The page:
# Tips for Successfully Solving Equations

Updated on June 19, 2013

One of my beginning Algebra students asked me the following question about solving equations - “How do I know when to keep the signs or change them when solving equations?” I thought, “Good question. Others may want to know the answer to this same question as well.”

Familiarize yourself with the basic Algebra vocabulary relating to solving equations.

Variable - unknown value represented by a letter or symbol

Coefficient - the number in front of a variable that shows the amount by which the variable is multiplied

Constant - known value represented by a number and does not contain a variable

Term - a variable (with or without a coefficient) or a number (constant)

Like Terms - terms that are alike either because they contain the same variable or because they are constants

Combining Like Terms - collecting terms on the same side of the equation

In the next two equations, the first does not require the signs to be changed in order to solve while the second equation requires changing the signs.

Equation I

x = -4 + 7

Since x is already isolated, meaning it is already alone on one side of the equation; there is no need to change any of the signs. Simply add 7 + (-4) to get 3.

x = 3

In the next equation, the signs must be changed to solve for y. In Algebra, this is called using additive inverses or opposites: two numbers whose sum is 0 such that a + (-a) = 0.

Equation II

4y - 4 + y = 6y + 20 - 4y

Notice that the variable y is present on the left and the right sides of the equation. In order to solve for y, all of the y terms must be isolated on one side and all of the constant terms must be isolated on the other side of the equal sign.

Opposites are used to move terms to combine like terms. Anytime a term (variable or constant) is moved to the opposite side of the equation, the sign in front of the term is changed to its opposite. Think of it like this: Whenever a move is required, signs must be changed; just like when we move from one location to the next, our address is changed.

First, move all of the y’s on the right side of the equation to the left side by “changing their addresses.” Keep in mind that whatever change is made on one side of the equation, the exact same change must be made on the opposite side of the equation.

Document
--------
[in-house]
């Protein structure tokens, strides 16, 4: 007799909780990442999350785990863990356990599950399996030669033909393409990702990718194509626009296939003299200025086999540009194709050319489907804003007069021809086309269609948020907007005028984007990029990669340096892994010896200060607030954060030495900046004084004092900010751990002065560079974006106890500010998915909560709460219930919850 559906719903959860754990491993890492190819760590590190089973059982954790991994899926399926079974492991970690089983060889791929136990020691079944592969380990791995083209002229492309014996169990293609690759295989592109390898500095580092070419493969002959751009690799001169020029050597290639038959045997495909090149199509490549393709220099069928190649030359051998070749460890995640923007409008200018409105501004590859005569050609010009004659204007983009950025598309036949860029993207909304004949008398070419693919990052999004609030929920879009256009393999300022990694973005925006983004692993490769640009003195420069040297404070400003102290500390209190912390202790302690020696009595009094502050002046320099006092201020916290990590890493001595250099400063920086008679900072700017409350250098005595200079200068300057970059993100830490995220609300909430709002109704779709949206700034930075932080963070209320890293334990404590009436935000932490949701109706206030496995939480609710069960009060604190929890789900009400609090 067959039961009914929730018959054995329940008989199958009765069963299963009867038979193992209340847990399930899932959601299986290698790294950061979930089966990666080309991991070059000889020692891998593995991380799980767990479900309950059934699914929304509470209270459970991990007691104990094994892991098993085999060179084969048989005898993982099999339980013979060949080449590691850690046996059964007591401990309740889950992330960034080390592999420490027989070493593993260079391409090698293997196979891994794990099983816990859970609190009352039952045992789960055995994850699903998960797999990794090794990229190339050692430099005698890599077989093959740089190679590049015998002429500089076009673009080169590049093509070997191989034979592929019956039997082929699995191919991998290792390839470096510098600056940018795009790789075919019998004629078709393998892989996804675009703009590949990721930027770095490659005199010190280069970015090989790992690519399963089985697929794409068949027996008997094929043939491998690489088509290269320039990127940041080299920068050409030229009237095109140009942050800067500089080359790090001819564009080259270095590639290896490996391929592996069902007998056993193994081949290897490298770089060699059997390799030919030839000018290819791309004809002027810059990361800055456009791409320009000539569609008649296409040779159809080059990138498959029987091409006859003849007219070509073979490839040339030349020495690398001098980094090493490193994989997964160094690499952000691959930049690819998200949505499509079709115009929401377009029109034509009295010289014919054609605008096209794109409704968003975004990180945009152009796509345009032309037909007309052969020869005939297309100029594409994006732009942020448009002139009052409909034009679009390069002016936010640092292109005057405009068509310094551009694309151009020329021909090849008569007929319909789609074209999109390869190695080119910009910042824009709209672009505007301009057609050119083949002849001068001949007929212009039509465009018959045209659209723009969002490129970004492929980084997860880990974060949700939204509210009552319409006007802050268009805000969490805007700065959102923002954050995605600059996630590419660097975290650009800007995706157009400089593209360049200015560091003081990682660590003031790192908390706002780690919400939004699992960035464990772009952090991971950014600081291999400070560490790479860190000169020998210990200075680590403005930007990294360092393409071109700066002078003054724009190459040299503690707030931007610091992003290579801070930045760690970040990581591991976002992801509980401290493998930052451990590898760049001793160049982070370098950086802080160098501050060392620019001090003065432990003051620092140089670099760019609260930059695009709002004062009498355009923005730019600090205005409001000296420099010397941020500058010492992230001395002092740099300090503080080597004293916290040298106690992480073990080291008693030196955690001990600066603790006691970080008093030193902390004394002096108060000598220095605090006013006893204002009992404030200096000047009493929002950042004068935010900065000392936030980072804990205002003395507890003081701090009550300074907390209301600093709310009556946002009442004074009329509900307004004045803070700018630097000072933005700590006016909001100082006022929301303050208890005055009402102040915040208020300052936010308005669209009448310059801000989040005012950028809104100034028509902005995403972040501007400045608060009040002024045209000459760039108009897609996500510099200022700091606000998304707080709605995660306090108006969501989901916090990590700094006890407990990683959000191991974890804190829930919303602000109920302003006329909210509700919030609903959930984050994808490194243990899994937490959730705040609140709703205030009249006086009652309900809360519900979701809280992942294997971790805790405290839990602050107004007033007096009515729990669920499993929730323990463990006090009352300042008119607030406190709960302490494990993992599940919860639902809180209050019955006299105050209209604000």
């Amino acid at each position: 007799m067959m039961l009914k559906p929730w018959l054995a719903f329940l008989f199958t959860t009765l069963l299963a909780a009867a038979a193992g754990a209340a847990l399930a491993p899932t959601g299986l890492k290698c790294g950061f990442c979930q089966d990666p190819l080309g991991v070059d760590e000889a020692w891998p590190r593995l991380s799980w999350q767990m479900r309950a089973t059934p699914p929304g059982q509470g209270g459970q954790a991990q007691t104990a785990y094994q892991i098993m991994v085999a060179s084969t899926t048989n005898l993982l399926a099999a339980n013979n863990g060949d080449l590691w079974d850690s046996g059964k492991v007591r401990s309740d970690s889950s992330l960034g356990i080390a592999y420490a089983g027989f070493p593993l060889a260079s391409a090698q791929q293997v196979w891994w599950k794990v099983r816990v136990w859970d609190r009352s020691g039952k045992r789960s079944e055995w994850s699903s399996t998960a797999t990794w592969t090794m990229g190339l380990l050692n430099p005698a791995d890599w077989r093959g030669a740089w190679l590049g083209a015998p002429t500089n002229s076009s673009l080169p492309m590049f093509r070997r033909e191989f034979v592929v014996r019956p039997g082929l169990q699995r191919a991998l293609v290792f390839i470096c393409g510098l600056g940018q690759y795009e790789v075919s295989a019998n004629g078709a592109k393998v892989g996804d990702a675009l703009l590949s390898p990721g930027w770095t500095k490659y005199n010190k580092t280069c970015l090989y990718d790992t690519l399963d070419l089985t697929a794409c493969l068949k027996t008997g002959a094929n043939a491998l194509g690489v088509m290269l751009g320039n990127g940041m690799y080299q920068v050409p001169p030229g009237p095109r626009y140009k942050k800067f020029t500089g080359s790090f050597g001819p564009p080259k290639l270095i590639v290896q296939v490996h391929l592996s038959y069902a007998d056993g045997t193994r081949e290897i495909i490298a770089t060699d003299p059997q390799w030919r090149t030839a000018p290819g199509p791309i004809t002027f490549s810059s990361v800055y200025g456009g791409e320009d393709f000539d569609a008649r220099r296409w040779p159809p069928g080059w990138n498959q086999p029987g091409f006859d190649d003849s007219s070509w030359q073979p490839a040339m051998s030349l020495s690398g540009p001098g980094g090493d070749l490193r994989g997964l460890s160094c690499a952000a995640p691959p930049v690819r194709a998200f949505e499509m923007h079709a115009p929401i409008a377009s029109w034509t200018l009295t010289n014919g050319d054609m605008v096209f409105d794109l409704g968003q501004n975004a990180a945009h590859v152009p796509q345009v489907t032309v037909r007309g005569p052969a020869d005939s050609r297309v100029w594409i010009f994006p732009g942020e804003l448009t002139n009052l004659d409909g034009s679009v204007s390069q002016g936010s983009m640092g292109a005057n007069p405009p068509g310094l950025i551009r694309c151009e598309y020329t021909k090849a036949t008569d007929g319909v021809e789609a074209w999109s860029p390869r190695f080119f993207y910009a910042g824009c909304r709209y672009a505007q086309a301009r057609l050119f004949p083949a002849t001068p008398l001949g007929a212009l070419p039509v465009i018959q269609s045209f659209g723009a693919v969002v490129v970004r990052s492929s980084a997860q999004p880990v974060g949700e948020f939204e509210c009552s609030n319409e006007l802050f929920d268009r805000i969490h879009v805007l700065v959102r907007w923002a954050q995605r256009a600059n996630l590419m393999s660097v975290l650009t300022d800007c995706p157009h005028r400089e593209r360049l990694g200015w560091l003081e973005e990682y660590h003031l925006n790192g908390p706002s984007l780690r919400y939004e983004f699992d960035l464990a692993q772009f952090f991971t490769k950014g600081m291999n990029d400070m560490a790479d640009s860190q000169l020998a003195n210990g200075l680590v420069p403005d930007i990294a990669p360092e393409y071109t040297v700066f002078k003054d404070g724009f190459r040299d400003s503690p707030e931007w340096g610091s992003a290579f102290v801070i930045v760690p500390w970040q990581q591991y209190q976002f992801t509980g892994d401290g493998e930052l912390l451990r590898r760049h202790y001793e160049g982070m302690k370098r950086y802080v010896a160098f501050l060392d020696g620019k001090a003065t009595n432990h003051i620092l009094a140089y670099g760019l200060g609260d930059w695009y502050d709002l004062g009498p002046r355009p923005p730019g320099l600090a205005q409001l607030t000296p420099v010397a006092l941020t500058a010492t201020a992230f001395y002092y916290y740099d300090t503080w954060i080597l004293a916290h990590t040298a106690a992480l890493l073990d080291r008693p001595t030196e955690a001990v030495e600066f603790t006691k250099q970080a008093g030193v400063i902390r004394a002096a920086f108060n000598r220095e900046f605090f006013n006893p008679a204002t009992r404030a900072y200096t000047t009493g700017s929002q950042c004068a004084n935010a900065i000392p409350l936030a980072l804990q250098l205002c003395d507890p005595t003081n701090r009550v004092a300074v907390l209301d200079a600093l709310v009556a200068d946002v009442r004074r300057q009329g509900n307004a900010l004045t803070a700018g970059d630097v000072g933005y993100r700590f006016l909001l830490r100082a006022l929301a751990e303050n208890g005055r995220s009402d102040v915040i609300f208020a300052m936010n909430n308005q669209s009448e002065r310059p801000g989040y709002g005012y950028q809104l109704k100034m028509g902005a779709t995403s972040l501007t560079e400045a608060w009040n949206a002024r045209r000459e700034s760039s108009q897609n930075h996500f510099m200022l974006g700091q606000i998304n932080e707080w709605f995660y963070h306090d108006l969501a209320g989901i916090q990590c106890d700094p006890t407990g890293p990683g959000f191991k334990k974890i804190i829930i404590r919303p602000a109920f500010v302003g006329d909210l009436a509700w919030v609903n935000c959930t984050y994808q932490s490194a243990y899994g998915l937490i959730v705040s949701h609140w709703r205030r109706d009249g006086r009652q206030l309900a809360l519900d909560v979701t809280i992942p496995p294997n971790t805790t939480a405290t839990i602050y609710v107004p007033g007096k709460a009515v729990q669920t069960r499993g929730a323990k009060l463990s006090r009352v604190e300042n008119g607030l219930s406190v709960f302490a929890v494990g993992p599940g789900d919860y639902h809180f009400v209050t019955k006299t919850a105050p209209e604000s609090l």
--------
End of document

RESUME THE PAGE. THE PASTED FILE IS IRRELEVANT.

4y - 4 + y - 6y + 4y = 6y (- 6y) + 20 - 4y (+ 4y) Opposites will cancel each other.

4y - 4 + y - 6y + 4y = 20

Move -4 to the right side of the equation by changing its address or sign.

4y - 4 (+ 4) + y - 6y + 4y = 20 (+ 4)

4y + y - 6y + 4y = 20 (+ 4)

Now that all like terms have been combined, simplify the equation by adding/subtracting like terms. Pay close attention to and follow the signs in front of the numbers. They are important for knowing when to add or subtract.

4y + y - 6y + 4y = 20 (+ 4)

5y - 6y + 4y = 24

-y + 4y = 24

3y = 24

Continue to think opposites. 3y indicates multiplication. The opposite of multiplication is division. Therefore, the last step is to divide both sides by 3.

3y/3 = 24/3

y = 8 (24/3)

Make a habit of checking your answers. Teachers and instructors love when students do this. Additionally, it helps you to know whether or not your answer is correct. Therefore, you can fix problems before submitting your assignment, test, etc.

Check y = 8 by substituting (8) into the original equation.

4(8) - 4 + 8 = 6(8) + 20 - 4(8)

32 - 4 + 8 = 48 + 20 - 32

28 + 8 = 68 - 32

36 = 36

If the solution is true, then the answer is correct.

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